My Post-Menopausal Uterus

I am mad at my uterus.  I know this is probably not a preferable way to be, especially for a 55-yr-old who has been post menopausal for two years, during which time, I must say, my uterus has been quiet, and compliant.  But then about two weeks ago I … um … started my period?  I started bleeding and bled steadily, “moderately” for five days, then it petered out to spotting.   By the seventh day I was at the ob-gyn’s office visiting my female nurse practitioner, for whom I was overdue for a visit.  I like her and am comfortable being myself with her.  “Okay!” I began, jokingly.  “I’ve been doing  ‘The Secret’ thing and imagining myself young and vibrant and it must be working ’cause I got my period!  It ended yesterday. I guess my body decided to ovulate!  Can I get pregnant?”

Something like that.  Well, her faced soured.  All smiles were now banished from the room.  “This is abnormal.”  She scowled. ” It would have been abnormal if this had happened a year ago.”

The next thing, I am lying on the table, my feet in the stirrups.  She leans her head around my bent upraised leg and warns,  “You will be mad at me,” as she proceeds with the required  uterine biopsy.  I fixed  my eyes on the  floral design in the border paper along the ceiling and for one moment during the procedure I wondered, how many other women have focused on this same spot in this same position with some similar thing going on? The paper wasn’t a bad choice. Flowers.  A little busy, though.  Perhaps they had thought about it when putting this room together; give the women something pleasant and busy to stare at while their legs are spread and the required procedures are performed.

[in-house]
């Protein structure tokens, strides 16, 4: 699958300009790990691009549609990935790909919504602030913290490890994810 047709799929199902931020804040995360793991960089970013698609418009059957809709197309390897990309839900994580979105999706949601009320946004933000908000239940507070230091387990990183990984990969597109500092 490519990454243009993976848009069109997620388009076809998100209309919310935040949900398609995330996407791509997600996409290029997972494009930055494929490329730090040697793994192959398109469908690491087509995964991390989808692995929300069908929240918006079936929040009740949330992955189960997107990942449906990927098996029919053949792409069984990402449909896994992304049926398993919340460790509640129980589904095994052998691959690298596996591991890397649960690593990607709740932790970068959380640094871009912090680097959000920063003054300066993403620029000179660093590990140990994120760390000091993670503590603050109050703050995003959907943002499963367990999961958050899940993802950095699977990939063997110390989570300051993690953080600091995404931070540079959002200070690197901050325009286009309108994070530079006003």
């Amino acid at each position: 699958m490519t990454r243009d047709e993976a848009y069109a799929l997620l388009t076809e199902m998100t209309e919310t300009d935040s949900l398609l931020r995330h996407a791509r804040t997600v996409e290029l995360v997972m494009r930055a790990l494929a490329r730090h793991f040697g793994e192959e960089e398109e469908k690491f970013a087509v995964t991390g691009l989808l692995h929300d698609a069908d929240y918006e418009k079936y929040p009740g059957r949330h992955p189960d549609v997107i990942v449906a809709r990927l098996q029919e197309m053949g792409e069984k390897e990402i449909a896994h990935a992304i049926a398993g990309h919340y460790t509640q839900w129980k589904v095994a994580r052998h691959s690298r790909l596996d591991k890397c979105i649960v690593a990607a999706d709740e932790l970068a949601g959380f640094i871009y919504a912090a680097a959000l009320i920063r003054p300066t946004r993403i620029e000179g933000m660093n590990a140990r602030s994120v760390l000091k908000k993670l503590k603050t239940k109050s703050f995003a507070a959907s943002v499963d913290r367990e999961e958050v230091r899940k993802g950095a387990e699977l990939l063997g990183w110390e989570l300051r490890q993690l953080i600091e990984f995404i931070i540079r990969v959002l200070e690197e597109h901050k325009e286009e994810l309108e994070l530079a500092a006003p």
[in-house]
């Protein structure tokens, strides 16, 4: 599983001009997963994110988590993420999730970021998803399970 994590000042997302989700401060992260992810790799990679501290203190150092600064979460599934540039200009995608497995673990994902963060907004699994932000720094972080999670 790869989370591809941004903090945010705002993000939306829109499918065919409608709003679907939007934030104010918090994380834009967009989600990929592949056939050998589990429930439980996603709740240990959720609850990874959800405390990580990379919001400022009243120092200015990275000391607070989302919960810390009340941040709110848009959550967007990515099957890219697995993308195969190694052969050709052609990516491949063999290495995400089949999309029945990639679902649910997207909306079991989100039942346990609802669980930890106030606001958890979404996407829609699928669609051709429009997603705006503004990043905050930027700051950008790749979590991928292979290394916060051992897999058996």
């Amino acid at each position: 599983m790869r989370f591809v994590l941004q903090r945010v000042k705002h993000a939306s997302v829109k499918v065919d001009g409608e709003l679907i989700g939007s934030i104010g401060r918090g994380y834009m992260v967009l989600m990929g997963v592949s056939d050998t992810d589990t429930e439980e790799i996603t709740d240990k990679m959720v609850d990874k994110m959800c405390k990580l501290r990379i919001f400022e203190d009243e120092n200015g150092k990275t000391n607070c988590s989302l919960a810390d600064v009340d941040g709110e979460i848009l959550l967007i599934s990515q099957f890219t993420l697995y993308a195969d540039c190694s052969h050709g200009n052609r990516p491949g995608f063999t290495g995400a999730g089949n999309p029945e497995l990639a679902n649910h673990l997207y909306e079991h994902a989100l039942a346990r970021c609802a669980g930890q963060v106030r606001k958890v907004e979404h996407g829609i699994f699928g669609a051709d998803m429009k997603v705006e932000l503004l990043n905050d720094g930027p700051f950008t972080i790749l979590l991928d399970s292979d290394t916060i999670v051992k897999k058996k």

The results of the biopsy were back a week later.  The nurse practitioner called me with the news, “The cells came back ‘normal’.’  However, you still need to schedule a D&C.”

“Well,” I replied, “What about hormone therapy?”  I had done my homework.  Besides, I did not like the thought of having that surgical procedure, surely I could persuade her to let me out of it.

“No, you were negative for hyperplasia, as well.  So you don’t need hormone therapy.”  There was no chatting with her.  “Schedule an appointment with Dr. Gross.”  (Not his real name.)

So I did.  I got an appointment for 10:20 AM two days later (which was this morning).  I arrived at the doctor’s office in a rush, without my book, about five minutes early.  My records were current, afterall.  There was another patient, Rita,  a few years older than me, confident, well-dressed,  checking in when I arrived.  I announced my arrival and stated I was there to see Dr. Gross.  Rita announced she was seeing Dr. Gross as well.  We exchanged glances and both took our seats in the waiting room.  It was full.  I looked around the room  at the generally expressionless  female faces and plucked four magazines from the rack.  Did Dr. Gross have a partner?  No? It was just him and my nurse practitioner seeing all these patients?  I immediately regretted that I hadn’t brought my book.